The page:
Dalton's deal is purportedly for six years and worth up to $115 million; however, the contract in essence is closer to three years and $35 million, with the Bengals able to walk away if the quarterback doesn't improve.
Smith, however, knows he's at a different stage of his career than either of the young signal-callers.
When asked directly by Pelissero if he'd sign Dalton's contract if the Chiefs offered it, Smith said, "We're on the record. That's a tough question. Certainly, I think it's a tough thing. I look at both Andy and Kap and they're both on their rookie deals. They're both second-round picks in the new rookie wage scale, so what were their salaries? It's a very different situation for me."
Chiefs general manager John Dorsey told Pelissero he last spoke to Smith's agent, "a couple days ago."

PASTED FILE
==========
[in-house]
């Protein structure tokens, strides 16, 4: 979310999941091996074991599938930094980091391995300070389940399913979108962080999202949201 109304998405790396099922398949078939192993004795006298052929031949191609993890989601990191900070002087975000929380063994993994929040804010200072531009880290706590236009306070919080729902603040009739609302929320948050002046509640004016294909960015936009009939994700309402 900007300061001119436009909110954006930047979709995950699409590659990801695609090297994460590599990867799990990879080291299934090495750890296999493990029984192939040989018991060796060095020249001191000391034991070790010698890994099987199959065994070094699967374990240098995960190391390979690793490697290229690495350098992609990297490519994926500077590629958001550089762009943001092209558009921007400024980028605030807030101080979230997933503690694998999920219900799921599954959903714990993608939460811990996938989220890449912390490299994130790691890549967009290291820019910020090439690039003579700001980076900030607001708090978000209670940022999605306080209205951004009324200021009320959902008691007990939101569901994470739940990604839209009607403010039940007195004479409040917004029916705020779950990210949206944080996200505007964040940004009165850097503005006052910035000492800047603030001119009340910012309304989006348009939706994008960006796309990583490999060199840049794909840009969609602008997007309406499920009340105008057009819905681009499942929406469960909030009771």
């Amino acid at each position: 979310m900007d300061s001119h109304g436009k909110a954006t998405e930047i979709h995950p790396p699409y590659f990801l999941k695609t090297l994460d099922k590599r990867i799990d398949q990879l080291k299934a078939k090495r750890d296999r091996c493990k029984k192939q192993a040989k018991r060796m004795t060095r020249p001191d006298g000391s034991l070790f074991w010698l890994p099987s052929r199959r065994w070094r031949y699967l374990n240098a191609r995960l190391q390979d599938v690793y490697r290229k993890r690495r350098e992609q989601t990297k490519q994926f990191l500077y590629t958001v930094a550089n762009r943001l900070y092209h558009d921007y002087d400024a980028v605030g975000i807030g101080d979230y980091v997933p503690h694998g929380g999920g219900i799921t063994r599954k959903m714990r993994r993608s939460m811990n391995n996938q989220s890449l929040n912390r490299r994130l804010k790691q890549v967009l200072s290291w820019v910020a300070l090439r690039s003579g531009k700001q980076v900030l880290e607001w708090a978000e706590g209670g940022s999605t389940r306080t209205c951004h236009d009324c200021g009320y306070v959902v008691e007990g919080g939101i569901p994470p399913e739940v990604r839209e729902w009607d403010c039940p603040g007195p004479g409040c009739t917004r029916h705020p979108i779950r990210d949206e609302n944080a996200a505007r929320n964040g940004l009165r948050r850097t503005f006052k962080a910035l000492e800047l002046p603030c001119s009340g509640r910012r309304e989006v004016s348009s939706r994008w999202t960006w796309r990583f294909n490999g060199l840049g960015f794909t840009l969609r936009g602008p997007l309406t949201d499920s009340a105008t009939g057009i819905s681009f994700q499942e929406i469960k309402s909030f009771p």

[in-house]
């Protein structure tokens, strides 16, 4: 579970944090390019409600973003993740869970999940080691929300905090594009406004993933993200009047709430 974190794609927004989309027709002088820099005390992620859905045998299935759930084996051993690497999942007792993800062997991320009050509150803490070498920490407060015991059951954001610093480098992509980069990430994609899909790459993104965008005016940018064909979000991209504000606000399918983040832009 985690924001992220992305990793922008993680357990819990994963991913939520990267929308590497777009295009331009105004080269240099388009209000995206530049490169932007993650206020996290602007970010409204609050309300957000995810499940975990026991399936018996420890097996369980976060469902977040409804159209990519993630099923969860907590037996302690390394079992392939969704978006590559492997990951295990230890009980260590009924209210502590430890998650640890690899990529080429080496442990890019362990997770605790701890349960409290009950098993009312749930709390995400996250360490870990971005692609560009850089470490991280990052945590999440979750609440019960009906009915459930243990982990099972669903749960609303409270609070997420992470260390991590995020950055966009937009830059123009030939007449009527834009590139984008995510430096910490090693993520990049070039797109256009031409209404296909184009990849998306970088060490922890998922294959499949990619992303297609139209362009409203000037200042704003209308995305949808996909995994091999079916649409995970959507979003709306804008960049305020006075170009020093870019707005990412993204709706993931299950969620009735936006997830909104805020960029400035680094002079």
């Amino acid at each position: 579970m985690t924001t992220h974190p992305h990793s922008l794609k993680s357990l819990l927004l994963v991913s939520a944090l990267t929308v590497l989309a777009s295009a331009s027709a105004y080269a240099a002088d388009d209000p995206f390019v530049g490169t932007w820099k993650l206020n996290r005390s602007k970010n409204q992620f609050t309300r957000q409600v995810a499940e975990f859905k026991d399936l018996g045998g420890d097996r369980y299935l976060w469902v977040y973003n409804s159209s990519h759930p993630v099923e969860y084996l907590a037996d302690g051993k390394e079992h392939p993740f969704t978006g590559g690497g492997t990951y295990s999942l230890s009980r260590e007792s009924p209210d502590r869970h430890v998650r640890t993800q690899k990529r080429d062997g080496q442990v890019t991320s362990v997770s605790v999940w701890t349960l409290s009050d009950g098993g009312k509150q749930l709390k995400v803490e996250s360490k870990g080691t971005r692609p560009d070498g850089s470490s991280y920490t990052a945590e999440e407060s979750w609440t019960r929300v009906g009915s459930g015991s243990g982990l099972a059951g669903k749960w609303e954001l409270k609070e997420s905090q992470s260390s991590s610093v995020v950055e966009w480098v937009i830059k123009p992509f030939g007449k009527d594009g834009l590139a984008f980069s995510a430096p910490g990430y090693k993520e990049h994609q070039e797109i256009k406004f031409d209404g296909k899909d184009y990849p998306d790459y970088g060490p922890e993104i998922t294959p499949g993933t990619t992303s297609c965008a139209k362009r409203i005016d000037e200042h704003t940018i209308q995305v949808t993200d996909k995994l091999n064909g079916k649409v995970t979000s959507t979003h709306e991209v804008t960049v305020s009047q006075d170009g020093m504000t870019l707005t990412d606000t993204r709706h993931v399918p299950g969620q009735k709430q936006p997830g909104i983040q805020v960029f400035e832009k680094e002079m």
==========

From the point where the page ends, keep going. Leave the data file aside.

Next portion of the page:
It appears that Smith might need to play out the year if he truly wants to even have a shot at top-tier money -- $16 million to $17 million per season -- especially with many scouts viewing the 30-year-old as a stopgap worthy of a mid-tier price more than a franchise-level player.
Smith said that in a perfect world he'd like to get a deal done before the season starts.
"I would love that," Smith said. "I certainly don't want it to carry on into the regular season and be thinking about it. It's hard to. It's hard to be dealing with it and eliminate it always. It can become a distraction. Hopefully, it gets knocked out and I won't have to worry about it."
As much as he might not like it, if he wants to get a deal done soon, Smith's probably going to have to lower his asking price. Otherwise, he'll have to prove he's worth it again this season.